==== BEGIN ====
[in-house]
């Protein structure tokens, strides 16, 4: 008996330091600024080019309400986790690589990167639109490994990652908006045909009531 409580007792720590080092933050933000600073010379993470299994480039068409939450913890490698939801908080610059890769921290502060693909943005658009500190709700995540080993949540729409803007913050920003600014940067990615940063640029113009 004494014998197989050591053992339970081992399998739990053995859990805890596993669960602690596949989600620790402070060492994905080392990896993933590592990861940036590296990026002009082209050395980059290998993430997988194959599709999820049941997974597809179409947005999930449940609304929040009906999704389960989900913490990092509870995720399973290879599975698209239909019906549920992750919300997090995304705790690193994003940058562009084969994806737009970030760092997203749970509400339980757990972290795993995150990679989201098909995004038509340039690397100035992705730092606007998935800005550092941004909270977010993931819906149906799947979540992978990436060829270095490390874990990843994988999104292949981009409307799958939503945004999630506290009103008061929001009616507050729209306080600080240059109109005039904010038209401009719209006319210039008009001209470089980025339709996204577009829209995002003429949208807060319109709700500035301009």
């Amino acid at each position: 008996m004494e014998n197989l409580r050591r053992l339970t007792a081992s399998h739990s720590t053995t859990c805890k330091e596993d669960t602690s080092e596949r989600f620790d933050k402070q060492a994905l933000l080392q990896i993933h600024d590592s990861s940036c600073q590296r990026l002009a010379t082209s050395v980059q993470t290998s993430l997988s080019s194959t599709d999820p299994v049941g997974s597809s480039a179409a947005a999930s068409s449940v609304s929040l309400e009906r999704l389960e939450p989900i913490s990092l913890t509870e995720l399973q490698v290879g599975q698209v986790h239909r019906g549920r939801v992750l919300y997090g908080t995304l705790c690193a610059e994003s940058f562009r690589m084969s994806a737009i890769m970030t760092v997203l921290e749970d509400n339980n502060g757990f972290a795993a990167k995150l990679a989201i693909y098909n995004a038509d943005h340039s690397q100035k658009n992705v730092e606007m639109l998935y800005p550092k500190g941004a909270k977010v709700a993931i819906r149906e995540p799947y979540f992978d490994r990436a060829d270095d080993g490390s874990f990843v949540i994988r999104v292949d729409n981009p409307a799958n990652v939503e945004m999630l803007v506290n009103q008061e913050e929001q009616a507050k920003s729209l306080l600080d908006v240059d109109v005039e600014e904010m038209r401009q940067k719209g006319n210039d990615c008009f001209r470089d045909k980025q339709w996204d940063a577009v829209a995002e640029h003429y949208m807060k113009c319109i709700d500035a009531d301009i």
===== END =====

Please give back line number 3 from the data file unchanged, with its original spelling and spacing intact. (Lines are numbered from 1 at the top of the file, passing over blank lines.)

């Amino acid at each position: 008996m004494e014998n197989l409580r050591r053992l339970t007792a081992s399998h739990s720590t053995t859990c805890k330091e596993d669960t602690s080092e596949r989600f620790d933050k402070q060492a994905l933000l080392q990896i993933h600024d590592s990861s940036c600073q590296r990026l002009a010379t082209s050395v980059q993470t290998s993430l997988s080019s194959t599709d999820p299994v049941g997974s597809s480039a179409a947005a999930s068409s449940v609304s929040l309400e009906r999704l389960e939450p989900i913490s990092l913890t509870e995720l399973q490698v290879g599975q698209v986790h239909r019906g549920r939801v992750l919300y997090g908080t995304l705790c690193a610059e994003s940058f562009r690589m084969s994806a737009i890769m970030t760092v997203l921290e749970d509400n339980n502060g757990f972290a795993a990167k995150l990679a989201i693909y098909n995004a038509d943005h340039s690397q100035k658009n992705v730092e606007m639109l998935y800005p550092k500190g941004a909270k977010v709700a993931i819906r149906e995540p799947y979540f992978d490994r990436a060829d270095d080993g490390s874990f990843v949540i994988r999104v292949d729409n981009p409307a799958n990652v939503e945004m999630l803007v506290n009103q008061e913050e929001q009616a507050k920003s729209l306080l600080d908006v240059d109109v005039e600014e904010m038209r401009q940067k719209g006319n210039d990615c008009f001209r470089d045909k980025q339709w996204d940063a577009v829209a995002e640029h003429y949208m807060k113009c319109i709700d500035a009531d301009i």